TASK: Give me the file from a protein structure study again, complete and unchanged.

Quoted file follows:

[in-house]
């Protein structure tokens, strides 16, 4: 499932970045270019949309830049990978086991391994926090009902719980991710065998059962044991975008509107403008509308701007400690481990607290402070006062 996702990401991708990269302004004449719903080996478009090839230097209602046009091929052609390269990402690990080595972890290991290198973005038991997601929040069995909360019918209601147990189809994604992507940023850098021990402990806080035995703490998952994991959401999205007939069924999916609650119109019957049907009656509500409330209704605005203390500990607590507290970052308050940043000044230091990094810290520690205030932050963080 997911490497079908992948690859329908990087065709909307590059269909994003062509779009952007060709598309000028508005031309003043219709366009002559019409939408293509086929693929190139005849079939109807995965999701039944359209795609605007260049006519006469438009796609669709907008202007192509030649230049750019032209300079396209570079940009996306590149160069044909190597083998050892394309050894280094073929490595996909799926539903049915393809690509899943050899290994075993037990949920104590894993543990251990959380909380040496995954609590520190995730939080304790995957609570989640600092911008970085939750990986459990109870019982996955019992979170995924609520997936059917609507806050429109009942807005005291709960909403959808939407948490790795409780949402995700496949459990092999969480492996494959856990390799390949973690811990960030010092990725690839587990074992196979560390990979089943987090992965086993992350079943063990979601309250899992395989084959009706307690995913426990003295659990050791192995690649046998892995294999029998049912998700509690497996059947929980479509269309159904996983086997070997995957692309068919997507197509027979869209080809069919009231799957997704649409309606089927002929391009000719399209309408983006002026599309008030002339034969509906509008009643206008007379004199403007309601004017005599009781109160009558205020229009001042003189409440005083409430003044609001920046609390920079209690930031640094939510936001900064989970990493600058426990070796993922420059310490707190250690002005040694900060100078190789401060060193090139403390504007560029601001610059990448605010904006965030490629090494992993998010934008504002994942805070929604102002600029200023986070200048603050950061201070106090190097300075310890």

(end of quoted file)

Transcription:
[in-house]
């Protein structure tokens, strides 16, 4: 499932970045270019949309830049990978086991391994926090009902719980991710065998059962044991975008509107403008509308701007400690481990607290402070006062 996702990401991708990269302004004449719903080996478009090839230097209602046009091929052609390269990402690990080595972890290991290198973005038991997601929040069995909360019918209601147990189809994604992507940023850098021990402990806080035995703490998952994991959401999205007939069924999916609650119109019957049907009656509500409330209704605005203390500990607590507290970052308050940043000044230091990094810290520690205030932050963080 997911490497079908992948690859329908990087065709909307590059269909994003062509779009952007060709598309000028508005031309003043219709366009002559019409939408293509086929693929190139005849079939109807995965999701039944359209795609605007260049006519006469438009796609669709907008202007192509030649230049750019032209300079396209570079940009996306590149160069044909190597083998050892394309050894280094073929490595996909799926539903049915393809690509899943050899290994075993037990949920104590894993543990251990959380909380040496995954609590520190995730939080304790995957609570989640600092911008970085939750990986459990109870019982996955019992979170995924609520997936059917609507806050429109009942807005005291709960909403959808939407948490790795409780949402995700496949459990092999969480492996494959856990390799390949973690811990960030010092990725690839587990074992196979560390990979089943987090992965086993992350079943063990979601309250899992395989084959009706307690995913426990003295659990050791192995690649046998892995294999029998049912998700509690497996059947929980479509269309159904996983086997070997995957692309068919997507197509027979869209080809069919009231799957997704649409309606089927002929391009000719399209309408983006002026599309008030002339034969509906509008009643206008007379004199403007309601004017005599009781109160009558205020229009001042003189409440005083409430003044609001920046609390920079209690930031640094939510936001900064989970990493600058426990070796993922420059310490707190250690002005040694900060100078190789401060060193090139403390504007560029601001610059990448605010904006965030490629090494992993998010934008504002994942805070929604102002600029200023986070200048603050950061201070106090190097300075310890």